March’s source of the month is a very brief primary source taken from the Nome Nugget newspaper, published in Alaska in 1959. It’s a single image with a caption, titled “Here’s Looking at You, Says Tokyo Tot.”
The image features a Japanese kindergarten student drinking a cup of “reconstituted dehydrated milk” in a (likely imagined) “toast to a U.S. farmer.” Its caption notes the twin benefits of Japan’s consumption of imported U.S. milk: taller and healthier children, and a new market for America’s agricultural exports.
As historian Chris Aldous notes, powdered skim milk imported from the United States became the core component of postwar Japan’s school lunch program, which the American occupation government regarded as “an invaluable weapon in the Cold War.” Seen as a mechanism for boosting protein intake among children, the program also aimed to address the perceived poor health of Japan’s younger generation, casting them as “victims of Japan’s militarism… whose recovery to at least prewar norms would champion the success of peace and democracy.” Widely supported within Japan and partly built on prewar school lunch programs, powered milk also lay at the forefront of American efforts to “correct” Japanese eating and thereby reshape Japanese bodies.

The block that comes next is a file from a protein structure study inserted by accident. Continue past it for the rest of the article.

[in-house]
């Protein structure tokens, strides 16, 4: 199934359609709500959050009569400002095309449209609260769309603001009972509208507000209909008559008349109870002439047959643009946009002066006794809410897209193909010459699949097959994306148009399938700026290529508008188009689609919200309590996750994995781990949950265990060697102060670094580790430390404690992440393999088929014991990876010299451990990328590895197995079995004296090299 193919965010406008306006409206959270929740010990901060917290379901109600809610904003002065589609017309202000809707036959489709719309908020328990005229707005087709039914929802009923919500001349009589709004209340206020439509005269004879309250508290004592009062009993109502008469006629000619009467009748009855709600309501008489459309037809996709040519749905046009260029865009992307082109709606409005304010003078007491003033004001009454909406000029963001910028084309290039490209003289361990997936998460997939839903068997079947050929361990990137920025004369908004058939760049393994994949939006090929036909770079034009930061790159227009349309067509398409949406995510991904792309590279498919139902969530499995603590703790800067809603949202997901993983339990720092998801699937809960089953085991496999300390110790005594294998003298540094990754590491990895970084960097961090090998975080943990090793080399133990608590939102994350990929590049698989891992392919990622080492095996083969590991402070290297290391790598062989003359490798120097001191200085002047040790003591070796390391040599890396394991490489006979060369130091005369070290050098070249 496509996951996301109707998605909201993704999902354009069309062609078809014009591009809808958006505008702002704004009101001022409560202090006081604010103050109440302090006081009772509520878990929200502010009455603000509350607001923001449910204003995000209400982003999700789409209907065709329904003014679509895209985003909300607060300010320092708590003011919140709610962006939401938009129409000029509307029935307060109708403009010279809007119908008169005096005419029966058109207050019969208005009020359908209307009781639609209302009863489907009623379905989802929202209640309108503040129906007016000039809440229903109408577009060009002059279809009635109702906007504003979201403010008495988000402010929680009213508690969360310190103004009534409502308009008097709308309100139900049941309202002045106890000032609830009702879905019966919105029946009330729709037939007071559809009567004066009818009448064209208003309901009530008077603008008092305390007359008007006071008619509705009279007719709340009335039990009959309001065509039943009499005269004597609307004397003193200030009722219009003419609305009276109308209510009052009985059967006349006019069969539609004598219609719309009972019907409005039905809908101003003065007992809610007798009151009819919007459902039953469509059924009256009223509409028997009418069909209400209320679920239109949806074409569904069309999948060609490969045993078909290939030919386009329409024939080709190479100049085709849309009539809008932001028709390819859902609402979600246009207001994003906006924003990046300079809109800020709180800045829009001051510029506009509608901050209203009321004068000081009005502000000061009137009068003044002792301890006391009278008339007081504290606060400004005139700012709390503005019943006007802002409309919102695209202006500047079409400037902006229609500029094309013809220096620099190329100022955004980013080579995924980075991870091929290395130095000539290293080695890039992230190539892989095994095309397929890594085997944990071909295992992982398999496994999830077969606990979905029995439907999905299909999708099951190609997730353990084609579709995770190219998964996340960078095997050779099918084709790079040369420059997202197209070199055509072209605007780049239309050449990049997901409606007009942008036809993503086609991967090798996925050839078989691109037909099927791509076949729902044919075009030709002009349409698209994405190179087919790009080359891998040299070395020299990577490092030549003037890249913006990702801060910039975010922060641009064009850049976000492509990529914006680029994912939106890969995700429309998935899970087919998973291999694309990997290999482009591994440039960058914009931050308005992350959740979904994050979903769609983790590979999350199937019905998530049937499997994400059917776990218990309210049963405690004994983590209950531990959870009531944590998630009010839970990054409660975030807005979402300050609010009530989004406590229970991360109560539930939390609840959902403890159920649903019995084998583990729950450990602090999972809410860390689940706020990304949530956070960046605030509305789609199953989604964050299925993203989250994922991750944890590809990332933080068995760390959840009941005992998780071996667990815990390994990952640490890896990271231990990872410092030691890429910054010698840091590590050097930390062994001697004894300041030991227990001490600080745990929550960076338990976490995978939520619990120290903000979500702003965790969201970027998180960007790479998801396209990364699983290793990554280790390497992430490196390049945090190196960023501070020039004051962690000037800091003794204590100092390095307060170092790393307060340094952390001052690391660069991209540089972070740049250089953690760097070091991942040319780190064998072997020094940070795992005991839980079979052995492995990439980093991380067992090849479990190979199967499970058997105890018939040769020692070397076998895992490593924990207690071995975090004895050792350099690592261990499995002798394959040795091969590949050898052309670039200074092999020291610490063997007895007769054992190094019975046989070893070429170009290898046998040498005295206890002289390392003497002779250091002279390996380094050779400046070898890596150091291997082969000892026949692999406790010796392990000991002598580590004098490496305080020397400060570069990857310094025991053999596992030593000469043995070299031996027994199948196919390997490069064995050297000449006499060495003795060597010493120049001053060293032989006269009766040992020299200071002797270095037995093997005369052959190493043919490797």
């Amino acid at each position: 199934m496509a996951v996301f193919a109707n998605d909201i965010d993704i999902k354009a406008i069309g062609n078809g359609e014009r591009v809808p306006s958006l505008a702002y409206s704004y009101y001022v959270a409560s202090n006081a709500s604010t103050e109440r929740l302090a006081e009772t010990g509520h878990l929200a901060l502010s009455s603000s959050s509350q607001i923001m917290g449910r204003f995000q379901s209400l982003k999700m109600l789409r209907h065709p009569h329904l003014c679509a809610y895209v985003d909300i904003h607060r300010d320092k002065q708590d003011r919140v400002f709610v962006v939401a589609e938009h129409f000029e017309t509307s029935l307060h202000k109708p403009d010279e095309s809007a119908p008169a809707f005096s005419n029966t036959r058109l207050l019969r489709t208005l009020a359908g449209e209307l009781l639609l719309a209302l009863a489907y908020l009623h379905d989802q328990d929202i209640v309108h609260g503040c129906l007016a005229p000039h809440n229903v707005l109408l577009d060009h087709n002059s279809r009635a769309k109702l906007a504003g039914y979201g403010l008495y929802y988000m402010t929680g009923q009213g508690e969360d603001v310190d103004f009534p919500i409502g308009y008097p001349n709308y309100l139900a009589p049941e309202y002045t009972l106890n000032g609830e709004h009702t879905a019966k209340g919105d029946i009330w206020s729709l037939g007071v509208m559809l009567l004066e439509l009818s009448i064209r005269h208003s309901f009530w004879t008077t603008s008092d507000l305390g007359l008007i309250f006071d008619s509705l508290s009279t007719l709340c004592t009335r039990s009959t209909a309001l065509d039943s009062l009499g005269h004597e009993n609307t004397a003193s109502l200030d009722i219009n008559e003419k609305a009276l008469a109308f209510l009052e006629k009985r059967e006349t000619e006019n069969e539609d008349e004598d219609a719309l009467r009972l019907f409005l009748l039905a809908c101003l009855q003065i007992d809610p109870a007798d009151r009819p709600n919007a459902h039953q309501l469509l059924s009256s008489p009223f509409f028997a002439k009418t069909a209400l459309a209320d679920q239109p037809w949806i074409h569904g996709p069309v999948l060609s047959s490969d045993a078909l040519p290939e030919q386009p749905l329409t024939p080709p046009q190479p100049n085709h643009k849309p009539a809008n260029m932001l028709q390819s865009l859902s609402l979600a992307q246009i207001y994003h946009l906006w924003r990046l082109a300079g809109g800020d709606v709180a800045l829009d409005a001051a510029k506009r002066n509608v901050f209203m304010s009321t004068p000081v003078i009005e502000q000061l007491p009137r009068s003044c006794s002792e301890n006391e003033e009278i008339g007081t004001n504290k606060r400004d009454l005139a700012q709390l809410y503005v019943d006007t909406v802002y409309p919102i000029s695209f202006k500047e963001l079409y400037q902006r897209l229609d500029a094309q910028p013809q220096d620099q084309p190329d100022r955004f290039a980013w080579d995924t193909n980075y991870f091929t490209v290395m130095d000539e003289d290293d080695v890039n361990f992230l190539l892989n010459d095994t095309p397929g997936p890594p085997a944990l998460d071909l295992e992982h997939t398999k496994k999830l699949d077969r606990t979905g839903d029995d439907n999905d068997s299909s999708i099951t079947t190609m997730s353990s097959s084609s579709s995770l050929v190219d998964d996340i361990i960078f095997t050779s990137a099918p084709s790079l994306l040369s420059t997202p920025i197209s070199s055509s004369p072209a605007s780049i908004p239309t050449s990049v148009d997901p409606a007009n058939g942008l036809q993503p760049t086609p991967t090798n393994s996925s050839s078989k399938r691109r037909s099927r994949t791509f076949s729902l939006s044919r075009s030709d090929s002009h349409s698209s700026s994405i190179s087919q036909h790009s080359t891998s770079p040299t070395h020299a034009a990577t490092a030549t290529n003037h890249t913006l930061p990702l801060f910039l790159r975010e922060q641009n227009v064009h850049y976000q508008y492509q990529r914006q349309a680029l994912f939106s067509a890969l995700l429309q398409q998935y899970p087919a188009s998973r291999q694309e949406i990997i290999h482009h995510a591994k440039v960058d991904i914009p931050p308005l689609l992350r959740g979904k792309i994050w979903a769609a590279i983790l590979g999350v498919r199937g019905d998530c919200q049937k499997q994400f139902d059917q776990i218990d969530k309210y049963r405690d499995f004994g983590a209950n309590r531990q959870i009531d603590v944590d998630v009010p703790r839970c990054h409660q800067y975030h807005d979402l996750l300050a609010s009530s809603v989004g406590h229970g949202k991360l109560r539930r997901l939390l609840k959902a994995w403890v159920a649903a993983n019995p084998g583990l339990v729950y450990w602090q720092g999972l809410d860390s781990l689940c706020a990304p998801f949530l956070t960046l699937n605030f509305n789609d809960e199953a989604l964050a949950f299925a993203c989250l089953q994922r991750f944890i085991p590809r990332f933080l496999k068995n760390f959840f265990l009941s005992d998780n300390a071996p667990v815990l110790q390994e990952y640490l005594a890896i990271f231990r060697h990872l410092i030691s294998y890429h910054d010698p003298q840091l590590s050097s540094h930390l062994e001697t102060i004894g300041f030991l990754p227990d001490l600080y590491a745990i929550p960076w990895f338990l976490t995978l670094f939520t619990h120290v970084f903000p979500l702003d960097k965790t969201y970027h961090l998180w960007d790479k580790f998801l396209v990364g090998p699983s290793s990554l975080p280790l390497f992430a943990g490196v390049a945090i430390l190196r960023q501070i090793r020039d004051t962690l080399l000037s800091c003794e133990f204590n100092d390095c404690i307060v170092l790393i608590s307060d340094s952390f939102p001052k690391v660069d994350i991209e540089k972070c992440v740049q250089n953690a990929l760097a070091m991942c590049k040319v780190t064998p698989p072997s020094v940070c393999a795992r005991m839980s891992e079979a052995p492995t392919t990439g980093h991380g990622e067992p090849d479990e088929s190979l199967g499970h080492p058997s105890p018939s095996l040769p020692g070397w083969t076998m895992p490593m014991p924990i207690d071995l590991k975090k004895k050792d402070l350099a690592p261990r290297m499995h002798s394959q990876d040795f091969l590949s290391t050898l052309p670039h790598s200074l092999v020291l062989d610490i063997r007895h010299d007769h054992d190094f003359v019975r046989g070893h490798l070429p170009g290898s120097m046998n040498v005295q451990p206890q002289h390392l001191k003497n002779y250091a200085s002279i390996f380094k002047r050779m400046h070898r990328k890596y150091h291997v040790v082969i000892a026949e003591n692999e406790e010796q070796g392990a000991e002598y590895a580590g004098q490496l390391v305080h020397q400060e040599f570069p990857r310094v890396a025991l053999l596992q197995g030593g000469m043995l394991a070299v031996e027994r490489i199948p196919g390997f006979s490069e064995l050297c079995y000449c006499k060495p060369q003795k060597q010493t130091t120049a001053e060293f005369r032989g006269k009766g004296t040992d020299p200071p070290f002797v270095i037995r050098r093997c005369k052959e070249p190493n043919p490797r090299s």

Chronicling America is an online resource that offers free access to 19.9 million pages of newspapers published in the United States between 1777 and 1963. It hosts newspapers from all 50 states in 22 languages. The main site can be accessed at this link.
Would you like to suggest a Source of the Month, or contribute to the H-Nutrition bibliography? Contact Josh Levy at email@example.com. For more resources on the history of nutrition, please see H-Nutrition's Zotero library: https://www.zotero.org/groups/691119/h-nutrition/library